Two Maryland companies have teamed up to design a solar-powered barge that could bring oyster farming into deeper parts of the Chesapeake Bay, improving the estuary’s oyster output and perhaps easing conflicts with watermen and waterfront landowners.
The two companies — Maritime Applied Physics Corp. and the EcoLogix Group — are developing a rig mounted with solar panels that holds oysters in vertical columns up to 20 feet deep. Oysters typically grow in cages or reefs resting on the bottom of shallow water or in cages floating at the surface, so this technology would allow oyster growers to better take advantage of deeper waters.
The companies, under the aegis Solar Oysters, are crafting prototypes in hopes of setting up a demonstration oyster farm in the coming year to attract investment for their design. The initial models have been small, but the concept calls for much larger barges floating in the Chesapeake in the years ahead, which experts say could have a big effect on the aquaculture industry.
The barges would automate many steps of the oyster farming operation. With energy from the sun’s rays, the floating apparatus can rotate growing oysters to the surface and clean the cages, simplifying the work of aquaculture laborers, said Mark Rice, president of Baltimore-based Maritime Applied Physics and principal of Solar Oysters.
“There was not a lot of automation in raising oysters in Chesapeake Bay. There’s a lot of back breaking work that is often done in water and during winter months. And our hope was that we could make that work easier,” Rice said.
With the solar-powered barge, workers wouldn’t have to hoist large cages of oysters from the water, for instance, Rice said.
With solar energy, the barge also could conduct water quality monitoring and run the security system, among other tasks.
The project also may help reduce conflict between oyster farmers, waterfront property owners and watermen, said Tom Miller, director of the Chesapeake Biological Laboratory at the University of Maryland Center for Environmental Science.
Waterfront landowners often express concerns that oyster farms near the shoreline — and the network of buoys and docks that may come along with them — disrupt their scenic views. And watermen often quarrel with oyster farmers, who they feel are taking over parts of the shallow bay with plenty of wild oysters to be harvested in order to create their farms.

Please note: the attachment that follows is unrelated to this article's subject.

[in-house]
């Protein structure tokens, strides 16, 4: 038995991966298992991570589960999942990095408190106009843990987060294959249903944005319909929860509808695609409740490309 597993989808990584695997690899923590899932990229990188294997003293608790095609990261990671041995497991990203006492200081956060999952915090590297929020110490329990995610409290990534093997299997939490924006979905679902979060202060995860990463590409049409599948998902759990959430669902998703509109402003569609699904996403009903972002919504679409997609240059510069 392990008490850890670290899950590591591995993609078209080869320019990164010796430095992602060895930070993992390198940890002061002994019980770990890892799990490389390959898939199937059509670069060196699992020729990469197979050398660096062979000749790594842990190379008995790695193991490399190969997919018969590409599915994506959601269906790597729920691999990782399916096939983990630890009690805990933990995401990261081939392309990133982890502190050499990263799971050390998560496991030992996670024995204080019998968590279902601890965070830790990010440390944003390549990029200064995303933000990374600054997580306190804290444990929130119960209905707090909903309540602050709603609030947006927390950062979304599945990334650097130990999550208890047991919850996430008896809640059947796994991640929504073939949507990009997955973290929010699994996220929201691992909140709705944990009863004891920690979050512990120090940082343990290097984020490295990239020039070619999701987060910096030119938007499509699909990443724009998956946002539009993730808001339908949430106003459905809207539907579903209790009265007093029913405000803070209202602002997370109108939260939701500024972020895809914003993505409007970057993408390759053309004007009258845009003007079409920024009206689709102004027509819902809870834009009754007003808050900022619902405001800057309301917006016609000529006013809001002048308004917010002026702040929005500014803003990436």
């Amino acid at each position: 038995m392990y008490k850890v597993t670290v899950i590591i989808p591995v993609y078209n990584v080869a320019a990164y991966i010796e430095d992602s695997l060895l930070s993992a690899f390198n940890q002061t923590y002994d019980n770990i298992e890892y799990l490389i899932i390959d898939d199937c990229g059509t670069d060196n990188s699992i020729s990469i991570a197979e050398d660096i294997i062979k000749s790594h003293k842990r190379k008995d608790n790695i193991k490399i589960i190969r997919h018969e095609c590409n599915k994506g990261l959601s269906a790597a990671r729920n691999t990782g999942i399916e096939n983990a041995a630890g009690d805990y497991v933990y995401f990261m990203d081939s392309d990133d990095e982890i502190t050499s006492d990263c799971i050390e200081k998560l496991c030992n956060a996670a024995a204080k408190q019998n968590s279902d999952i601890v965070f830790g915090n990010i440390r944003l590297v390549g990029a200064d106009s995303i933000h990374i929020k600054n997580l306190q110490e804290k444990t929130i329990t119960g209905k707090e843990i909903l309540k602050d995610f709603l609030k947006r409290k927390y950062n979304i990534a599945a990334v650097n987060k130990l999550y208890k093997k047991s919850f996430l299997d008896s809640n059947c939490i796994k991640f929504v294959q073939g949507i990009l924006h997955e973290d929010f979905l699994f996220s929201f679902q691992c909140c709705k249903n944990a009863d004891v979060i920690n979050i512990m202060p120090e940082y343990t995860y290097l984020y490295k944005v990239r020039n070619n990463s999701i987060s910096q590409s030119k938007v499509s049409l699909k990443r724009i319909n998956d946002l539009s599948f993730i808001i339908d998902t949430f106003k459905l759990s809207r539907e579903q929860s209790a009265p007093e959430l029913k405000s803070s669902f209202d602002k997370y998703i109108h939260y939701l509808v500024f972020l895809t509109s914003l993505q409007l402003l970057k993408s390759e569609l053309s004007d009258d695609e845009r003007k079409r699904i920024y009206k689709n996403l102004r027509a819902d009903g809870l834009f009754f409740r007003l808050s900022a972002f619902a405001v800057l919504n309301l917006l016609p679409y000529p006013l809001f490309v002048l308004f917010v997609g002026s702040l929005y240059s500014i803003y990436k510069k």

“What this solar-powered oyster technology offers is the potential to move oyster aquaculture into deeper water, which will reduce — if not eliminate — the conflicts between all three groups,” said Miller, who worked on the Solar Oysters project. “It’ll move oyster aquaculture into water that’s deeper where natural oysters don’t occur.”
One thing that remains to be seen, though, is how the oysters will react. So far, the companies have only built smaller prototypes, although a larger model, which will be 90 feet by 53 feet, is on the way.
“The unknown is whether or how well oysters will grow when they are being slowly rotated through the water column, rather than at a fixed depth,” Miller said.
Another key question is whether the solar-powered water jets meant to clean off the oyster cages when they rise to the surface will be strong enough to remove marine organisms that may attach.
“If they still have to have someone out there scrubbing the cages, it hasn’t reduced the labor as much as they think it has,” Miller said.
Despite the testing that remains, Miller said, the project represents a meaningful step toward innovation in the aquaculture industry, innovation that wouldn’t have been possible not too long ago.
“If you’d have done it a decade ago, the solar panels weren’t efficient enough to allow you to power the movement of the cages,” he said. “And that’s part of what Solar Oysters think they’ve done.”
The cost of the barge also will weigh heavily in its success, said Matthew Gray, an assistant professor at the University of Maryland Center for Environmental Science’s Horn Point Laboratory who did not work directly on the Solar Oysters project. Oyster farms would purchase the barges and operate them.
“Labor is a huge cost of oyster agriculture. And if some of that can be automated, as well as powered by the sun, that would be kind of a game changer for production costs in the bay,” Gray said.
Rice said the large barge will likely cost about $800,000. Solar Oysters’ goal is for the rig to allow farmers to raise bivalves at a cost of 24 cents per oyster, he added, since oysters are often sold for 50 cents each.
During the COVID-19 pandemic, though, industry groups have complained of depressed prices resulting from a slump in demand. As customers avoid seafood restaurants for fear of contracting coronavirus, they’ve turned away from oysters, which can be difficult to shuck and prepare at home.
Solar Oysters is hopeful that it can be a part of an industry rebound in the years ahead.
“The industry has very far to go in terms of coming up to speed with large scale, optimized production of shellfish,” Gray said. “So, this technology represents a pretty big step.”